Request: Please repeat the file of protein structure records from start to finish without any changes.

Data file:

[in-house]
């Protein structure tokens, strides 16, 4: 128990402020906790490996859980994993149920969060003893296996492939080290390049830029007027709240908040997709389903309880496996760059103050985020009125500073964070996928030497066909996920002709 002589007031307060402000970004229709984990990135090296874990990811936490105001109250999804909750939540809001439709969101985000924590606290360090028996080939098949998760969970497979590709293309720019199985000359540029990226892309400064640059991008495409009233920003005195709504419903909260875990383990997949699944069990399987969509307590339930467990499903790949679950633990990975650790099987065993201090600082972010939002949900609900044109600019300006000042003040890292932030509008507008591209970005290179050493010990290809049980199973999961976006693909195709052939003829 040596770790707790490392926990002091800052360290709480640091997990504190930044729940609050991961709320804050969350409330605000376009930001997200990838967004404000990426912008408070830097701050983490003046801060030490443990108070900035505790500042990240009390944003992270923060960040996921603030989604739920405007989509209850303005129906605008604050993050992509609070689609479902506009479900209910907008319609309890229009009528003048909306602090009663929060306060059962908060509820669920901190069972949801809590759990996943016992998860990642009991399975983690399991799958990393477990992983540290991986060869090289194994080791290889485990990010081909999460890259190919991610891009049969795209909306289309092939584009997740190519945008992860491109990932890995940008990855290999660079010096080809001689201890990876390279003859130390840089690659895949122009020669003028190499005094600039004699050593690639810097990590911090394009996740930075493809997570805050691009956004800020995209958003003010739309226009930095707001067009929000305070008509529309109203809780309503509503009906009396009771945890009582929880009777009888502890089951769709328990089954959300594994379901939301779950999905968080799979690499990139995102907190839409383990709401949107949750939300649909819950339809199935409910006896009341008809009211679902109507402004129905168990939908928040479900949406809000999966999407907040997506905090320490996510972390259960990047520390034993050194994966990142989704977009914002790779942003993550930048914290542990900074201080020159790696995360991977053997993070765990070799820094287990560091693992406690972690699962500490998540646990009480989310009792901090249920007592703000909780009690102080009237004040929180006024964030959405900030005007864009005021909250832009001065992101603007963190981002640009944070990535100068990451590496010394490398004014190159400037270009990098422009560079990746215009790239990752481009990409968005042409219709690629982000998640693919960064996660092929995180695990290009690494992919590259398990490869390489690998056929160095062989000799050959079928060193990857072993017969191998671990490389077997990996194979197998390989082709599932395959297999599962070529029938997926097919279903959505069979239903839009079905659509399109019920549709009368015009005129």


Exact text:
[in-house]
């Protein structure tokens, strides 16, 4: 128990402020906790490996859980994993149920969060003893296996492939080290390049830029007027709240908040997709389903309880496996760059103050985020009125500073964070996928030497066909996920002709 002589007031307060402000970004229709984990990135090296874990990811936490105001109250999804909750939540809001439709969101985000924590606290360090028996080939098949998760969970497979590709293309720019199985000359540029990226892309400064640059991008495409009233920003005195709504419903909260875990383990997949699944069990399987969509307590339930467990499903790949679950633990990975650790099987065993201090600082972010939002949900609900044109600019300006000042003040890292932030509008507008591209970005290179050493010990290809049980199973999961976006693909195709052939003829 040596770790707790490392926990002091800052360290709480640091997990504190930044729940609050991961709320804050969350409330605000376009930001997200990838967004404000990426912008408070830097701050983490003046801060030490443990108070900035505790500042990240009390944003992270923060960040996921603030989604739920405007989509209850303005129906605008604050993050992509609070689609479902506009479900209910907008319609309890229009009528003048909306602090009663929060306060059962908060509820669920901190069972949801809590759990996943016992998860990642009991399975983690399991799958990393477990992983540290991986060869090289194994080791290889485990990010081909999460890259190919991610891009049969795209909306289309092939584009997740190519945008992860491109990932890995940008990855290999660079010096080809001689201890990876390279003859130390840089690659895949122009020669003028190499005094600039004699050593690639810097990590911090394009996740930075493809997570805050691009956004800020995209958003003010739309226009930095707001067009929000305070008509529309109203809780309503509503009906009396009771945890009582929880009777009888502890089951769709328990089954959300594994379901939301779950999905968080799979690499990139995102907190839409383990709401949107949750939300649909819950339809199935409910006896009341008809009211679902109507402004129905168990939908928040479900949406809000999966999407907040997506905090320490996510972390259960990047520390034993050194994966990142989704977009914002790779942003993550930048914290542990900074201080020159790696995360991977053997993070765990070799820094287990560091693992406690972690699962500490998540646990009480989310009792901090249920007592703000909780009690102080009237004040929180006024964030959405900030005007864009005021909250832009001065992101603007963190981002640009944070990535100068990451590496010394490398004014190159400037270009990098422009560079990746215009790239990752481009990409968005042409219709690629982000998640693919960064996660092929995180695990290009690494992919590259398990490869390489690998056929160095062989000799050959079928060193990857072993017969191998671990490389077997990996194979197998390989082709599932395959297999599962070529029938997926097919279903959505069979239903839009079905659509399109019920549709009368015009005129």